Even at the Washington Conference, which was attended by huge numbers of northern local authority members, Baroness Denton, representing the British Government, said that she appreciated the work and contribution of the American people, the US Government and President and called on the gathering to give a round of applause. About 90 per cent of the people present were from the North and they stood and applauded in appreciation for the funding which was coming to the North. We had a Minister there too but he did not stand and say that we in the southern Border counties also appreciate what the American people and the President have done for the southern Border counties. This is consistent with the lack of awareness of the needs and deprivation in the southern Border counties over the last 25 years.
Look at the record of American companies and of those setting up businesses. The six Border counties account for about 11 per cent of start-ups. At present, it is much more attractive to set up in Northern Ireland. If a derelict site is classified as a bombed site there, one can get a start-up grant of £50,000. There are no such benefits or schemes here and we have nothing on the ground that works. I am involved in a county enterprise board which must submit to the Department of Finance even a small grant of £1,500 along with a tax-clearance certificate. How long would it take to get £1,500 on the dole? A few weeks, and one would not need a tax-clearance certificate, etc.
The situation is serious. I do not understand why the Government does not recognise that there is no point expecting funding from the Delors package, the fund for peace and reconciliation or anywhere else if matching funding is not put in place. The Minister for Finance said in Monaghan there would be additionality. Can the Minister present say that there will be additionality and that there will not be substitution, because that is what this is all about?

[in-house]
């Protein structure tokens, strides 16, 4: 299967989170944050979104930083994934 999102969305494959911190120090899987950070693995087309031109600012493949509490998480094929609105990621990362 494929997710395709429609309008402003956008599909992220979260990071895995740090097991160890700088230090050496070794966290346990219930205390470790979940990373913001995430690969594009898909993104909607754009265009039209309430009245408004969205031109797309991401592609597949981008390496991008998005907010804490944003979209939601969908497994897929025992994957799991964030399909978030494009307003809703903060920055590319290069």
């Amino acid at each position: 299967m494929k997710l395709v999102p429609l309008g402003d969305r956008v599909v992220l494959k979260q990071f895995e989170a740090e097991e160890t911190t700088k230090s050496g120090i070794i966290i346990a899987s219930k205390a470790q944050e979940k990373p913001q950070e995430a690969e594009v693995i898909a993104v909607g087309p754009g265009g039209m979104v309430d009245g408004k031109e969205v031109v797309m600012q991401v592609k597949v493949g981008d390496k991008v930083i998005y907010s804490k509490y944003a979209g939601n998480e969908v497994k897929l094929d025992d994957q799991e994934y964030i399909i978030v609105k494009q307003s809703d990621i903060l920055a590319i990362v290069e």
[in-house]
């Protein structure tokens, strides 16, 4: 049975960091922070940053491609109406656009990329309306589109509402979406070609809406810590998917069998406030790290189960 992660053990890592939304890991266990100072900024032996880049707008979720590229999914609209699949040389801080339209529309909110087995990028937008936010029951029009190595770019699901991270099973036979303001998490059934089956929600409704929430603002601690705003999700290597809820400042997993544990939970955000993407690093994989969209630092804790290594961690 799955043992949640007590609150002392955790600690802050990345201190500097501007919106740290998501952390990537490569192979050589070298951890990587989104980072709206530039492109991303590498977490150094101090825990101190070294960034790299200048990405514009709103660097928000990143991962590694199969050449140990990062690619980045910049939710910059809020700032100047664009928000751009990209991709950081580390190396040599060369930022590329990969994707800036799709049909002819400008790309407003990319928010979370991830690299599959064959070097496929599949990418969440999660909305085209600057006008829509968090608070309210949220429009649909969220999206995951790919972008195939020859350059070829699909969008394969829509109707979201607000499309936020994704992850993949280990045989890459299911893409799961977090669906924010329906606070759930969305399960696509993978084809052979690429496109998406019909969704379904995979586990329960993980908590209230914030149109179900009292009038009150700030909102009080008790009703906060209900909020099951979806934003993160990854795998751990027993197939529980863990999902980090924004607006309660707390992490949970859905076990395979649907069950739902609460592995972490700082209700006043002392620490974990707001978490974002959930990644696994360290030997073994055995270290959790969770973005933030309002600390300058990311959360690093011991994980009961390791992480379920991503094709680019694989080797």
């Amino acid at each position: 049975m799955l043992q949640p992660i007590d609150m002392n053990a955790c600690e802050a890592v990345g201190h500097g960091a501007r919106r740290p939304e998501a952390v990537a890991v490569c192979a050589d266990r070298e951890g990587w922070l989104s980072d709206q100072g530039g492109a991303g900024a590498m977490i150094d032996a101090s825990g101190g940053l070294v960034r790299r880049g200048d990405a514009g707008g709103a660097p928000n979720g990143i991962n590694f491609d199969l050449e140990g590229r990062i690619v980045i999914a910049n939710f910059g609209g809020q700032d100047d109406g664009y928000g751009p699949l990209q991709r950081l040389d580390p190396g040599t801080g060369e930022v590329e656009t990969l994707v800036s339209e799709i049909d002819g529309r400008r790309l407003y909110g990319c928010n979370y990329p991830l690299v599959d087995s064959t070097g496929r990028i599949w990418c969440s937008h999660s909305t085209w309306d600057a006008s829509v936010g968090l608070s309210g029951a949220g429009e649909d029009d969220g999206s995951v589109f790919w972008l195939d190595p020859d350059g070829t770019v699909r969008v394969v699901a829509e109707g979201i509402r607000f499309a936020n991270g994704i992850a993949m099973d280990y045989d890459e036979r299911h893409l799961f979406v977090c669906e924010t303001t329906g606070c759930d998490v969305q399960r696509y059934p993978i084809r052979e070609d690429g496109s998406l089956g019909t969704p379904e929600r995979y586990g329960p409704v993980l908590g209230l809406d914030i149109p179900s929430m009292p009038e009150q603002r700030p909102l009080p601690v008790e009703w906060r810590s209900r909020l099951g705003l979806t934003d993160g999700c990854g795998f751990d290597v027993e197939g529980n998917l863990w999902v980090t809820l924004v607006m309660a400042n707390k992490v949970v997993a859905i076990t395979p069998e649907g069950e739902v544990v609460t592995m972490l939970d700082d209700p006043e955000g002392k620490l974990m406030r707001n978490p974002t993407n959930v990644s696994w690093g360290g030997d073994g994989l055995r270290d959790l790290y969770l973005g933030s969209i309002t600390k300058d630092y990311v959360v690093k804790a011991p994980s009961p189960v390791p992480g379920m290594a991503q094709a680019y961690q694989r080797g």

I met the Commissioner for Regional Development, Ms Wulf-Mathies, on three occasions and she said that my problem was not with her but with the Minister for Finance and the Government. She said that the Government would have to re-examine the national development plan and reallocate funds for the southern Border counties. She was quite open about it. She even said that there was a lot of "ring-fencing" going on. This is a new word which she had learned from Irish politicians. Will the Minister recognise that there is a serious problem?
According to a letter from the then Taoiseach, Mr. Charles Haughey, it was agreed at a meeting of the Anglo-Irish Intergovernmental Conference on 21 October 1987:
Both Governments have decided to press ahead with this [cross-Border] study because they recognise that the problems of the area are enormous and cannot be effectively tackled by either Government acting in isolation.
In another letter in response to my request for funding on behalf of the cross-Border group on 20 August 1985, the then Minister for Foreign Affairs, Deputy Peter Barry, stated:
This lack of financial additionality is a major drawback from the Government's point of view in so far as an integrated operation is concerned. It could in practice lead to a situation where the existing receipts from Structural Funds would be over concentrated on certain areas at the expense of broader national development priorities.